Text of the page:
There are people with a fascination for the machinations of local government, and people who like beer. Esther Manheimer (Anth’93) is at home in both camps, and among the lucky few to combine the two for her work: She’s mayor of Asheville, N.C., a place that “takes its pleasures seriously,” as the New York Times put it.
“Like many folks who run for local office, I have a love for my community and a desire to serve,” says Manheimer, whose family settled in Asheville when she was a teenager. “This is one of the ways I thought I could best serve.”
A city of about 87,000 in the state’s far west, Asheville is thriving — not least because of its dedication to the fun things in life, which attracts 9.8 million visitors each year. This includes everyone from foodies to garden hobbyists to fans of early electronic music. (Asheville was home to late synthesizer pioneer Bob Moog.)
The city has become a hub for microbreweries, which provide many of the higher-skilled, better-paying jobs. Manheimer recently performed the ceremonial “first pour” at the newly expanded Hi-Wire Brewing facility — one of 18 breweries in town.
The Asheville-Buncombe Technical Community College has even established a new beer-making degree program, “Brewing, Distillation and Fermentation.”
“People used to say, ‘Oh, that’s a hobby,’” Manheimer says, “but now it’s an industry.”
Manheimer found politics early — protesting apartheid as a teenager and learning firsthand the complex sensitivities of the Middle East during two lengthy stays in Israel, the first before she came to CU-Boulder.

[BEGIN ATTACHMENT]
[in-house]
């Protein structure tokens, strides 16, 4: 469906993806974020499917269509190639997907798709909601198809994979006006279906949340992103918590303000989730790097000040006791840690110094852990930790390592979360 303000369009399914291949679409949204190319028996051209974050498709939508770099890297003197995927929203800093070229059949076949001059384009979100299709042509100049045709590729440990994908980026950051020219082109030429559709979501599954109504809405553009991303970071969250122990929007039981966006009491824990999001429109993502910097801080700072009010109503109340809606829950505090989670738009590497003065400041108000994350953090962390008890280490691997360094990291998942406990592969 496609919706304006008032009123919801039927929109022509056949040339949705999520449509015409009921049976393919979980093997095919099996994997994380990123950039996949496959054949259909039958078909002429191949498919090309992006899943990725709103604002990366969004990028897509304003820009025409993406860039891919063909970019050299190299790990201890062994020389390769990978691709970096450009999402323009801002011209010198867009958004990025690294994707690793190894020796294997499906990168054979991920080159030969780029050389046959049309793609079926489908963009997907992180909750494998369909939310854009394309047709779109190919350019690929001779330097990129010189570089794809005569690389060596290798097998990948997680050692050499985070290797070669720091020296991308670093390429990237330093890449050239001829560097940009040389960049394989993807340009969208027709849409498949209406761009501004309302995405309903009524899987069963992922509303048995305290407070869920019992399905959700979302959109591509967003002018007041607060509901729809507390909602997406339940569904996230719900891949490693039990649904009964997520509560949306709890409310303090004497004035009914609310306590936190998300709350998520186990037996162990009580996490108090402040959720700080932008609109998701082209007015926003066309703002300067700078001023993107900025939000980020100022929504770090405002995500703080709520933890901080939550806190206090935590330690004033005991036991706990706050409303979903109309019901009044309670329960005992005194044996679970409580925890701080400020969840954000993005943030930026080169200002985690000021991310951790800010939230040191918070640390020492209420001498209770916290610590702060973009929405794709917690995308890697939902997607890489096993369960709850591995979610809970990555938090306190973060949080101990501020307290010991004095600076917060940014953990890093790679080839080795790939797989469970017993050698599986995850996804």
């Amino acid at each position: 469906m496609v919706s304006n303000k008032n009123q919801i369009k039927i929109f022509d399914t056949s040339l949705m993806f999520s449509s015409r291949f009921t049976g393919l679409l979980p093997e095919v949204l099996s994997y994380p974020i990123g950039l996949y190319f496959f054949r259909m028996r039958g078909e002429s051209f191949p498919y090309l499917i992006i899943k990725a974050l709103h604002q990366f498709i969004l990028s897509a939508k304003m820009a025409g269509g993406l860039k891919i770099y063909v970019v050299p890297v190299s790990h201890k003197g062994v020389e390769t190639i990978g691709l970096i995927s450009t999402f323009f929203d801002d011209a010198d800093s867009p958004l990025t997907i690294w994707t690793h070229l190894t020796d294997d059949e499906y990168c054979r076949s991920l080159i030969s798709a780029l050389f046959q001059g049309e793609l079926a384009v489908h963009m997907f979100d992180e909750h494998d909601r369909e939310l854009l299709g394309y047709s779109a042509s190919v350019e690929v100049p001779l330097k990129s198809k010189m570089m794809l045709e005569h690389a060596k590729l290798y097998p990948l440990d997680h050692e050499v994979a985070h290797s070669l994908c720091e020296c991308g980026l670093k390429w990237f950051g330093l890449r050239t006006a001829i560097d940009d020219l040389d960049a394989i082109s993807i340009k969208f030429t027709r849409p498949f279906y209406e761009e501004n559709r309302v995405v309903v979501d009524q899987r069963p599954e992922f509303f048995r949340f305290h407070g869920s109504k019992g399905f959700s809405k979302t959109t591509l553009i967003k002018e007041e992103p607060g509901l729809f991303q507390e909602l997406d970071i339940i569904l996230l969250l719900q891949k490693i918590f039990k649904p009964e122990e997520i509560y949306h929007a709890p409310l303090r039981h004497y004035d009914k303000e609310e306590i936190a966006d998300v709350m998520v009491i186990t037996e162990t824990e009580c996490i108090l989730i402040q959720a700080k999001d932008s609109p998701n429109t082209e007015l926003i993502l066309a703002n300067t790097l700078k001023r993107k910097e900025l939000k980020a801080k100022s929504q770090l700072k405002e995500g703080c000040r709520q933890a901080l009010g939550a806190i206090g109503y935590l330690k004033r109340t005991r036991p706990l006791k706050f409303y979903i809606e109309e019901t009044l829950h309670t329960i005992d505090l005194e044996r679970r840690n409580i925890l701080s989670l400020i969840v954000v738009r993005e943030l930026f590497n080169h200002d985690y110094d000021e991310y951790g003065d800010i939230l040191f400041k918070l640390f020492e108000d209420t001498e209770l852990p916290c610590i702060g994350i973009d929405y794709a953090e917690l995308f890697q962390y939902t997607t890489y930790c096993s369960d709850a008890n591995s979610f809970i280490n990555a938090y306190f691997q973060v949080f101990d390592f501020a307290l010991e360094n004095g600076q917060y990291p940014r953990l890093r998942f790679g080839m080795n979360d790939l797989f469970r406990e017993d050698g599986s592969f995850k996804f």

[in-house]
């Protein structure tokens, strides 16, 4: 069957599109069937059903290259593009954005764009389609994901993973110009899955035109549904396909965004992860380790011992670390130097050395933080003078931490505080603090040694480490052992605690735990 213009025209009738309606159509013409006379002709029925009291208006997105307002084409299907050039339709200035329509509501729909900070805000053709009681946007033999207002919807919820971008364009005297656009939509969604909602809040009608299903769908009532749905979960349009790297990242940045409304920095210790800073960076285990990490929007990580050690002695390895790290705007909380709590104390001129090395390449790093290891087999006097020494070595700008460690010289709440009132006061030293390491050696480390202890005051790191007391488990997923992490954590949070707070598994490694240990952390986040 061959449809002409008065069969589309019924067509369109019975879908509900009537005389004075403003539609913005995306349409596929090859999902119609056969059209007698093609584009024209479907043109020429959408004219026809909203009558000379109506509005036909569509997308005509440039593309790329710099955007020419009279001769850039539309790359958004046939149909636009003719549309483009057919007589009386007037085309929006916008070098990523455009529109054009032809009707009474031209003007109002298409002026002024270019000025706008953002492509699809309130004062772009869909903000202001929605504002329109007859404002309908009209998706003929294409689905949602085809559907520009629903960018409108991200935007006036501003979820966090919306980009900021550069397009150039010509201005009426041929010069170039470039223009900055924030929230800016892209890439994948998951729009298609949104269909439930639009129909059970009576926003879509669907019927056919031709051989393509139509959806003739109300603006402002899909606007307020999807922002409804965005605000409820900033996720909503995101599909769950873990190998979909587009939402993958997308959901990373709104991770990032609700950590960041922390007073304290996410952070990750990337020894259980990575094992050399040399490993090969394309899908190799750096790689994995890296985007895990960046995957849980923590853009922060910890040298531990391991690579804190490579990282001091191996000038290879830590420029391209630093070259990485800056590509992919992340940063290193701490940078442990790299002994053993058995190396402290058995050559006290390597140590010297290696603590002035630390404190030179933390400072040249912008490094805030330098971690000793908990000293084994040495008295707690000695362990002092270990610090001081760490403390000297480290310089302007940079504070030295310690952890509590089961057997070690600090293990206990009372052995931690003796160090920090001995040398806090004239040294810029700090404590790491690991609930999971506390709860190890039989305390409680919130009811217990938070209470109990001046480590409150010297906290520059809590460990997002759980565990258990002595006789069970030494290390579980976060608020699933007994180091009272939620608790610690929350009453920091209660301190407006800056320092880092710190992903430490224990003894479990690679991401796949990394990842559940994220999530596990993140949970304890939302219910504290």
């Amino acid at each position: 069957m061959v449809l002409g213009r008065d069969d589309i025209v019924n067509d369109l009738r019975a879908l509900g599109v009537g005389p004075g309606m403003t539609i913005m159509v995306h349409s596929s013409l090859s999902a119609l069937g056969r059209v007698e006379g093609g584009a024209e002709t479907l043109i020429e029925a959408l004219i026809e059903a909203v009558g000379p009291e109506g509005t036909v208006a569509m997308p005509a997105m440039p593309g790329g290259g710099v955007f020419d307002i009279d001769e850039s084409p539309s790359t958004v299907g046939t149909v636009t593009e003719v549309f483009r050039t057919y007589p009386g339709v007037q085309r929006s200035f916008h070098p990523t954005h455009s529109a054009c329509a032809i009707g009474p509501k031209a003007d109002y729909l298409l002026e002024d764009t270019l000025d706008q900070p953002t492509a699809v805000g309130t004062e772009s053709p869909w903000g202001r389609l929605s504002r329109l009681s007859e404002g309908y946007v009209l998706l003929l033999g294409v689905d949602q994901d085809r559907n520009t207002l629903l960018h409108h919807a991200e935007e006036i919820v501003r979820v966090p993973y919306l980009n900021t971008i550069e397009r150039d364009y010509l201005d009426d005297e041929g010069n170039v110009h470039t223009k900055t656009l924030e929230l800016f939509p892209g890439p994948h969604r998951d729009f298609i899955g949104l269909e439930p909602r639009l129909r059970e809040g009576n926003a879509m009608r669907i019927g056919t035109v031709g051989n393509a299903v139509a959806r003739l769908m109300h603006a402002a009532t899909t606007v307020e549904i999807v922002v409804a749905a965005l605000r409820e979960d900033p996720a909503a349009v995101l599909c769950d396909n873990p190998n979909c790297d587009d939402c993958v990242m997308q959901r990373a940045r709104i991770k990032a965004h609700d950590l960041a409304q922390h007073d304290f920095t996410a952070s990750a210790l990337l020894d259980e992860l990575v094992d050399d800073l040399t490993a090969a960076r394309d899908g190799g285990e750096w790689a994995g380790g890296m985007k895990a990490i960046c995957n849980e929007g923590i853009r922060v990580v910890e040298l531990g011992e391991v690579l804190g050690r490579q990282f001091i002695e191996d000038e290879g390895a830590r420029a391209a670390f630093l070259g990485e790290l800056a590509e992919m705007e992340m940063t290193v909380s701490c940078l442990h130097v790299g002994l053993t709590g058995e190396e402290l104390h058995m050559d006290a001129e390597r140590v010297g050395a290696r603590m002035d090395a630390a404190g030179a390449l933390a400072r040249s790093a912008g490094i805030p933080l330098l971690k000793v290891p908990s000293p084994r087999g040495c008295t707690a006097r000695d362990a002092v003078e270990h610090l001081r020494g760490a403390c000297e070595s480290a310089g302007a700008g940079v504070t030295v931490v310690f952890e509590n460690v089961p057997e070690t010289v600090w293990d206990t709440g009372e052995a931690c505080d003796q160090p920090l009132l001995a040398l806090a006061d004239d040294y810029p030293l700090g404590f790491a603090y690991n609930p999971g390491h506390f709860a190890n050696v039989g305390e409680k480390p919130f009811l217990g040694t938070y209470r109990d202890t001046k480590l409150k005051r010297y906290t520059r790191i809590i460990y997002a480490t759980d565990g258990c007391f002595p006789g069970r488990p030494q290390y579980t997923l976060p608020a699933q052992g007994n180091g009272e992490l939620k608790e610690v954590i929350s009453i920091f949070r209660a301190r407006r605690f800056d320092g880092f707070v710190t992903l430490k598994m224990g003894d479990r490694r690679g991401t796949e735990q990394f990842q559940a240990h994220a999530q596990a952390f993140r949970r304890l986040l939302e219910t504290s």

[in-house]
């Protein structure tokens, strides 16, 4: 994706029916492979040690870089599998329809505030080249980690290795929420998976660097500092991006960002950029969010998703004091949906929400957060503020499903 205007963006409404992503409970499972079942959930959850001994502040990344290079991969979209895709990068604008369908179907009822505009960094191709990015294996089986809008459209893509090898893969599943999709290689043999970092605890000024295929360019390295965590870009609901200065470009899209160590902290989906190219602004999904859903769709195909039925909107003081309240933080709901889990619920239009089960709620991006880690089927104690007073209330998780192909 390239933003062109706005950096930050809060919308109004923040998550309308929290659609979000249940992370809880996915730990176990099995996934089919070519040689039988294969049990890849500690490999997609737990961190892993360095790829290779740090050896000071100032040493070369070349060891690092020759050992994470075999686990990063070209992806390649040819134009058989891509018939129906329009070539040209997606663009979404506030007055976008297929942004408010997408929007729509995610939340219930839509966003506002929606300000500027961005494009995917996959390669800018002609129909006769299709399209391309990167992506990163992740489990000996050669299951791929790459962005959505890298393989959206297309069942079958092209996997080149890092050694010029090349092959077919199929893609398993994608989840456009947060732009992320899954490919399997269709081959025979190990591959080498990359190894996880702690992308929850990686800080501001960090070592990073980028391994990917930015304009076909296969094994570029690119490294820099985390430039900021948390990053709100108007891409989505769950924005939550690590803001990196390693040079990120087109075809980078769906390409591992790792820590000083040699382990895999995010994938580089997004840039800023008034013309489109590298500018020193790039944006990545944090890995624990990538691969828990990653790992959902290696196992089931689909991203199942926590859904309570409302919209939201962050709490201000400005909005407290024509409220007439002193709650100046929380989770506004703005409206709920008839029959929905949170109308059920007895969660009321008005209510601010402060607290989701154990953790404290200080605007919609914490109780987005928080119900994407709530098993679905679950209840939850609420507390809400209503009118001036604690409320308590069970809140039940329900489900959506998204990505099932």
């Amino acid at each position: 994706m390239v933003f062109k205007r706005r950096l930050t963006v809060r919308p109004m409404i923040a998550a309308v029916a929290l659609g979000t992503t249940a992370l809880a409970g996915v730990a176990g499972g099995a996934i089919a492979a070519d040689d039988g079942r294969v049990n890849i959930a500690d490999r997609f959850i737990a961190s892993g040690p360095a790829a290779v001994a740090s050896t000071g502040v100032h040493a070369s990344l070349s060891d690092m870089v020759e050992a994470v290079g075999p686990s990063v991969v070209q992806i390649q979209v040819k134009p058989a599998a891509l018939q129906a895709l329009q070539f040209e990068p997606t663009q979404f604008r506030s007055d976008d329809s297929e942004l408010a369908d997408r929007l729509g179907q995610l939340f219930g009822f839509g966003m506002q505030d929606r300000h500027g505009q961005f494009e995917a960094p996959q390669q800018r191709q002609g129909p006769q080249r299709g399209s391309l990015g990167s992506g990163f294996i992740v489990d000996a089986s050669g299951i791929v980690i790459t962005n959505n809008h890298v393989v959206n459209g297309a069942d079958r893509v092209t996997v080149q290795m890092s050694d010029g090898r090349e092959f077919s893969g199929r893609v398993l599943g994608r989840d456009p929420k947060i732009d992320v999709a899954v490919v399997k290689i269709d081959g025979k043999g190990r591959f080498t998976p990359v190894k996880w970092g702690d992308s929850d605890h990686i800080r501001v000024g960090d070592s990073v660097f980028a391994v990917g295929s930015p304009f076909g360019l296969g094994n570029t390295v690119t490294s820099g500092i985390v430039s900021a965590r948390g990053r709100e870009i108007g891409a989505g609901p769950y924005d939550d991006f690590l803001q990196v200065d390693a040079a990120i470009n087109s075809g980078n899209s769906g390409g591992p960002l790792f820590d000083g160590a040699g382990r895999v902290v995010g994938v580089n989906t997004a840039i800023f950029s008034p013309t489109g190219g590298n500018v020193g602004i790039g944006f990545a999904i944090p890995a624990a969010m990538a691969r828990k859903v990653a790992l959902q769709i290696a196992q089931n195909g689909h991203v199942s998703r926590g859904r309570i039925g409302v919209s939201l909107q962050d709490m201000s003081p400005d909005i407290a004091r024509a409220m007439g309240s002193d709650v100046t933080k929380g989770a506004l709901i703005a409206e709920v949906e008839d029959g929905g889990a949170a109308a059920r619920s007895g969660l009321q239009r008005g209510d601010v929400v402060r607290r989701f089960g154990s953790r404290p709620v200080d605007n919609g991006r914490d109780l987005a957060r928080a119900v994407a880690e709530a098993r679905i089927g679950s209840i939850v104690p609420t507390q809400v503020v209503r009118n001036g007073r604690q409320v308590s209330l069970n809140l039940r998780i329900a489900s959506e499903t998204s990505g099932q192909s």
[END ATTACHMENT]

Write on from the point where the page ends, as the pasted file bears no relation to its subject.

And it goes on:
It was at CU that she grew serious about local politics, partly through a political science course that took her to state legislature and county commission meetings.
“That may be a bit of an eye roll for some people, but I think it’s fascinating how local people made decisions about greenways, zoning and trash pickup — for me, that’s what affects people’s everyday life.”
Manheimer, now 44, says her CU days “shaped my life today more than any other place or experience in my life. That was when I got my political feeling and learned how to participate in politics.”
After CU, she returned to Asheville and earned public administration and law degrees at the University of North Carolina. She was elected to Asheville’s city council in 2009, and four years later, mayor.
Living in a vacation destination isn’t always a vacation for the locals, an issue she works hard to manage.
“The balance between the locals and tourism is a constant issue,” says Manheimer. “You have locals who say they’ve been downtown and they didn’t even recognize it because it was so packed.”
But on the whole, tourism has been good for Asheville, and it’s hardly the only game in town.
“One of the things that has made Asheville successful is that we’re not a boom-or-bust town,” she said. “We haven’t put all our eggs in one basket.
Photography by Max Cooper